South Carolina moved its season opener at Carolina Stadium from Friday to Saturday in the hope that its players could throw baseballs instead of snowballs.
USC coach Chad Holbrook called the wintry mix of snow, sleet and ice over the course of the last three days an inconvenience but not something that will keep the Gamecocks from being prepared to begin the season at noon Saturday against Bucknell.
“It’s still wet out there, especially in the outfield,” Holbrook said Friday afternoon of field conditions. “Hopefully, we’ll get a continued couple more hours of sunlight and some drying will take place. I think it will be a great surface (Saturday). The infield is dry as a bone.”
The team practiced Friday, although it wasn’t able to hit balls to the outfield.
“We can take ground balls, and our pitchers can get their work in,” Holbrook said. “By (Saturday), it’ll be as pretty as it always is. Our grounds crew and our people have worked extremely hard.”
Jeff Davis, USC’s associate athletics director of operations and facilities, knows his staff can’t let this weather event put a chill on Opening Day. His stadium and grounds crew will just have more details to work out.
“We’re in pretty good shape as far as playing the game from a facility-readiness standpoint,” Davis said.
Coaches, trainers and grounds crew got a head start Thursday afternoon on getting the ice and snow off the field at Carolina Stadium. The remainder of the work was being done Friday.
The infield has stayed covered through the week, and the stadium’s drainage system is a good one. Still, the extra layers of work kept the crews busy.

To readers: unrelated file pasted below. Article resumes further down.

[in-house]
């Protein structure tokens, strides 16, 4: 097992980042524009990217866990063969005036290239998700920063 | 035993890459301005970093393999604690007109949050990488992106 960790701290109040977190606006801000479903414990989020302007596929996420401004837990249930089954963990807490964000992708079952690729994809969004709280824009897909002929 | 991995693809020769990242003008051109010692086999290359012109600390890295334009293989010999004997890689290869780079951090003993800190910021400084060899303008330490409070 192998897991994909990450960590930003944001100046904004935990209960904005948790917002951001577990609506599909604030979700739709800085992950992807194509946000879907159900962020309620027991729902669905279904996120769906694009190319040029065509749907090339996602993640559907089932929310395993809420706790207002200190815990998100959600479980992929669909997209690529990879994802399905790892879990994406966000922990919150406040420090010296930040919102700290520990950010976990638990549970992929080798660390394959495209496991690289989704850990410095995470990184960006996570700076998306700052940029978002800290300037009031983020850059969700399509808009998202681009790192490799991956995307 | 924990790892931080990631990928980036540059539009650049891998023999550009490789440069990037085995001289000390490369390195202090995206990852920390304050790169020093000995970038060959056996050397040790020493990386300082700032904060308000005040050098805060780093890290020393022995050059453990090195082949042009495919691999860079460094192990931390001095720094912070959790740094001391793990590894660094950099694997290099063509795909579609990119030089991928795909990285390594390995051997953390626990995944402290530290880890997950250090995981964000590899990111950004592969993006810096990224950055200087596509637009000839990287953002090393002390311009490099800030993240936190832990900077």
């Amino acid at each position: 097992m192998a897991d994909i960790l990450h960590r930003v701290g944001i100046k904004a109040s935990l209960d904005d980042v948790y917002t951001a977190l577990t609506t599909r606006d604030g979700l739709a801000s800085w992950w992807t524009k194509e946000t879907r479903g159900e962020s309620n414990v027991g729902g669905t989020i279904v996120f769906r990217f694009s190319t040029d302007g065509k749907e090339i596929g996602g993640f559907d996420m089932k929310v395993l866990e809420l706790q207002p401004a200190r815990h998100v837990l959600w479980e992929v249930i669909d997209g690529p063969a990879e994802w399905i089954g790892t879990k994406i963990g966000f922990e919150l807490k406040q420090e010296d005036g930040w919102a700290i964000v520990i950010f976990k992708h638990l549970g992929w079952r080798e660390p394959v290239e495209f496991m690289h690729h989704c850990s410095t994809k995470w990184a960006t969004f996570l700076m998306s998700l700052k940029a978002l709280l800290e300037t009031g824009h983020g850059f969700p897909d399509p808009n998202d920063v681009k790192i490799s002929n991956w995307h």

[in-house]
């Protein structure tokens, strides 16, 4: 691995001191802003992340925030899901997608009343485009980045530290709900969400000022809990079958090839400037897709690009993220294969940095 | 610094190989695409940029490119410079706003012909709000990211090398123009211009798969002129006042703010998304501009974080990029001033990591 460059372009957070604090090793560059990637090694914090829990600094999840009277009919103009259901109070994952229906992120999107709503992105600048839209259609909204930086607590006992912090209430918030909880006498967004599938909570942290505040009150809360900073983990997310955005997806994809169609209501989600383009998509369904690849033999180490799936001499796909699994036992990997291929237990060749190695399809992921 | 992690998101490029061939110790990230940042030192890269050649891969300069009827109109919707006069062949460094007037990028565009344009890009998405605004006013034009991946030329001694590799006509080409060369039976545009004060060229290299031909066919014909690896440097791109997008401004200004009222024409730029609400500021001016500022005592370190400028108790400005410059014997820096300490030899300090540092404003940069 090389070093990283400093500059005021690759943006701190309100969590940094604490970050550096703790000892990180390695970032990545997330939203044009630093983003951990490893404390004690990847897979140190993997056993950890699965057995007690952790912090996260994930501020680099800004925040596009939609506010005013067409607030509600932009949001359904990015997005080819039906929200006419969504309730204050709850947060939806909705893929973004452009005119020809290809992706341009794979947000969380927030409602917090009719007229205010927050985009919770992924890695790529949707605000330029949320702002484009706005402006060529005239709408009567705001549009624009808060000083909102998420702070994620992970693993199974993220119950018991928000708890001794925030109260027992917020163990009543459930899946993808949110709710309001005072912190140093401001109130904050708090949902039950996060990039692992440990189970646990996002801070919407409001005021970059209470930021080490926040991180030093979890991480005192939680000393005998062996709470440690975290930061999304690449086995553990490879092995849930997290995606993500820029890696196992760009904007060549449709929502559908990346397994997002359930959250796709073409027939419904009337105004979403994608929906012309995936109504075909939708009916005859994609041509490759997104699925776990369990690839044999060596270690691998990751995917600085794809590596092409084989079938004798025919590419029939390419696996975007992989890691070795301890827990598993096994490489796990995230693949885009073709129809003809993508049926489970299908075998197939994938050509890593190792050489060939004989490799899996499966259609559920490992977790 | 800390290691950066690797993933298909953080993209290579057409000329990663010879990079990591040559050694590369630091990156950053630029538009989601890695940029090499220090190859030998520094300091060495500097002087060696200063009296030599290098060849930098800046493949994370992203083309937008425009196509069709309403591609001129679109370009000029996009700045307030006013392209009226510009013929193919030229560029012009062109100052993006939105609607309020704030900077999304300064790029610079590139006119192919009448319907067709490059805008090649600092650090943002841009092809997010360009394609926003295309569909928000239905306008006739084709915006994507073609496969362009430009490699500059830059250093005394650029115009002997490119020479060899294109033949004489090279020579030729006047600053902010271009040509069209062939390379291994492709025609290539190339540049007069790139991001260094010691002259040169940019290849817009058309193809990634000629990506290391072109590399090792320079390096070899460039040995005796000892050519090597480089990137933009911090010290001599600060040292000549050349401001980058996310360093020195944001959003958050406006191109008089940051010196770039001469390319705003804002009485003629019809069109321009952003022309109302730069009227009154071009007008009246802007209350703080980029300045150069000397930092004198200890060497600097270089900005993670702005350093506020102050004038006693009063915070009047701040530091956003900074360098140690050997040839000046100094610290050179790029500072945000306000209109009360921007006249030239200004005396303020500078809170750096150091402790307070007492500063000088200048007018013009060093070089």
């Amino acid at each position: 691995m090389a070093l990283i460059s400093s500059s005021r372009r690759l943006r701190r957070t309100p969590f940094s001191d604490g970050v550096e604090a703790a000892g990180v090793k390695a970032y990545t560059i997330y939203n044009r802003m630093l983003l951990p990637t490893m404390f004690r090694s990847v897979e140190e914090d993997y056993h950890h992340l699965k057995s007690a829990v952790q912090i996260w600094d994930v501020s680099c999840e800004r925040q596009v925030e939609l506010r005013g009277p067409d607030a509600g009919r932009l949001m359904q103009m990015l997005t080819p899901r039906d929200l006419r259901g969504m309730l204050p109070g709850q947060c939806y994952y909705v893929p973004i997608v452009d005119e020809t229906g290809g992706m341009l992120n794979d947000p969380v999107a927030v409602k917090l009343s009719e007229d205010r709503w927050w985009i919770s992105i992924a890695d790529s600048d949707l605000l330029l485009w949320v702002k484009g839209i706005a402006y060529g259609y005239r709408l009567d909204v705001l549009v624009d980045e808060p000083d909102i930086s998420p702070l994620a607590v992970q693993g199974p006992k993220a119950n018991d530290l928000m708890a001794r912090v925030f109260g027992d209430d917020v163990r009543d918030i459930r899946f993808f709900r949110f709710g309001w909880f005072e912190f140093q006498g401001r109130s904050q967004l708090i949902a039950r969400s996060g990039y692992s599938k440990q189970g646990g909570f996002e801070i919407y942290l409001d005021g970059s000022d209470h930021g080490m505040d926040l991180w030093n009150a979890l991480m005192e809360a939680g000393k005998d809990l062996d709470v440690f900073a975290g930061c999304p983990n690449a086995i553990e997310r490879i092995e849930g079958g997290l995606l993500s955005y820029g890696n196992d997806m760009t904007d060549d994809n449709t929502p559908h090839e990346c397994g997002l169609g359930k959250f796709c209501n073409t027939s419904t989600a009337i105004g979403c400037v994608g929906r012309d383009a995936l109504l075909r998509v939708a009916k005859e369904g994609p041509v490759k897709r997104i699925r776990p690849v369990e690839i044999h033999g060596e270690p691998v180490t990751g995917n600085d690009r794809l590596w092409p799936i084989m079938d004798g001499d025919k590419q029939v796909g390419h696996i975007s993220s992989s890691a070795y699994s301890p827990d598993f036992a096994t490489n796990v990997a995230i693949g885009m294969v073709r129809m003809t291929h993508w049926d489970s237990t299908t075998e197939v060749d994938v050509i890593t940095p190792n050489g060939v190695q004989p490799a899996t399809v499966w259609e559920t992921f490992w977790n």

“The biggest challenge is remove the ice and any snow off the tarp before we can get it off the field,” Davis said.
Holbrook, who recalled a 20-inch snowfall in Chapel Hill at the start of one season in the late 1990s when he was coaching at North Carolina, added that his staff and players have had to make their own adjustments.
“For position players, it’s fine, but pitchers are on such routines, especially starting pitchers, when they throw, when their bullpen sessions are,” Holbrook said. “That makes things difficult, but all in all, it’s OK. We’ve been practicing on and off in some capacity since August. Our guys are ready to play, and they’re going to be excited whenever we get the chance to play.”
At least his team will not be on a bus. Bucknell on Friday morning began making the 10-hour trek from Lewisburg, Pa., after not being assured of being able to take its flight.
Holbrook announced during his 2 p.m. press conference that Bucknell was more than 200 miles away from Columbia.
“It looks like they’re going to arrive safely, and we’re going to be able to play three games this weekend,” he said.
Holbrook understands that everybody is doing the best they can to play the series.
“We’ll try to fight through this. Luckily, it looks like it’s going to be dry over the weekend,” he said. “It might be a bit cool, but chances are we’re going to get our three games in.”
Davis calls the situation manageable but also knows it remains far more unpredictable than it would be if it were 60 degrees and sunny.
“We know what’s ahead of us, but it’s the unknown we have to react to. Everybody is committed 100 percent to getting it ready,” he said.